Here, in Japan, there are two versions of the Alphabet Song. There’s the familiar one:
W-X-Y- and Z–,
Now I know my A,B,C,
Won’t you come and sing with me?
The version used in most Japanese schools, however, is:
Sing, Sing, Sing, Sing, Sing, Sing, Sing,
Sing, Sing, Sing, Sing, Sing, Sing, Sing.
Now I know my A,B,C,
Sing, Sing, Sing, Sing, Sing, Sing, Sing.)
This got me wondering what exactly the function of the ABC song actually is. You might think that it is obviously to teach children the alphabet but I’m not sure this is the case. If it were, then the Japanese version is much clearer and does perform, and is designed to perform, this function. Yet the original version is quite different. I personally think that the role of teaching the alphabet for the original version is, in fact, secondary. I think the primary function of the ABC song, and similar nursery rhymes, is to teach fundamental concepts of how a text is constructed – it provides a bridge between the spoken and written worlds.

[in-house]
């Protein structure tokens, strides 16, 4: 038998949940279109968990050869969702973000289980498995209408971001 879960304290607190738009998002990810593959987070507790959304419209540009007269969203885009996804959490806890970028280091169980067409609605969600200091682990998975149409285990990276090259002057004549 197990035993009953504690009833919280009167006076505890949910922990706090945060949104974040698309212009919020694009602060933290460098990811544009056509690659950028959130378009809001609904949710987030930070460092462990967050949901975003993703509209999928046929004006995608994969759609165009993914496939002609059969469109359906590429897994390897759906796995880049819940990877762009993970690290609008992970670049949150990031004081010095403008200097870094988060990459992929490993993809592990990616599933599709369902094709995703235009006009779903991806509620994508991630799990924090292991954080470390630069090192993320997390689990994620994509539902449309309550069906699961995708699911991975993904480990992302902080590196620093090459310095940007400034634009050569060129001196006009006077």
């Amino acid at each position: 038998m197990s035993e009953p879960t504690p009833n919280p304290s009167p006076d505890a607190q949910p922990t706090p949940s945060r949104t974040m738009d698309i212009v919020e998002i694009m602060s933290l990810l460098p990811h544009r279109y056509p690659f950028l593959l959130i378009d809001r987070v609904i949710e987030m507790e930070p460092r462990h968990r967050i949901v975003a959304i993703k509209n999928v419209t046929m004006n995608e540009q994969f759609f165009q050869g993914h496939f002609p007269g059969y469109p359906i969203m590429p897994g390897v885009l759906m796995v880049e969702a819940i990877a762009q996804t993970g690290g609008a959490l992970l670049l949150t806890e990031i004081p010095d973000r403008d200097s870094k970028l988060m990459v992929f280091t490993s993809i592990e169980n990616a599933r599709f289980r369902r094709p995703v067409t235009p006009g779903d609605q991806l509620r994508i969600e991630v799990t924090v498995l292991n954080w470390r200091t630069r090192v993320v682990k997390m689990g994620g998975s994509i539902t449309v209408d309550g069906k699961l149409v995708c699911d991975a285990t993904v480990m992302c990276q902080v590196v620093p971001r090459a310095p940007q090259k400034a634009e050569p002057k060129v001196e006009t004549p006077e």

Firstly the original version rhymes. Each line ends with a lengthened /i:/ sound. Textually, this introduces the concept of rhyme as a resource for cohesion across a text. Secondly, it introduces the concept of rhythm, in this case a regular trochaic (strong + weak) pattern, introducing rhythm as a resource for cohesion within a text. These two together provide some idea of generic coherence – they hold it together as a text and we can recognise it as such.
The second part of the song provides a link between the stratum of Expression and that of Content. Both the rhythm and the rhyme are the same yet it is now mapped onto the lexico-grammar. This demonstrates formally the interaction between the two stratum and how lexico-grammar is realised through Expression. Semantically it also introduces a basic clause relation of statement + suggestion (in the form of Now that…Why don’t...).
I think then that the ABC song does, in fact, do more than just teach the alphabet. It introduces the fundamental concepts of texture and textuality and the operation of the three stratum of Expression, Content and Context. The importance of songs and nursery rhymes is also well-recognised in L1 acquisition (see Guardian) and it would be interesting to see any effects on L2 acquisition. The Japanese version of the ABC song, however, is quite different.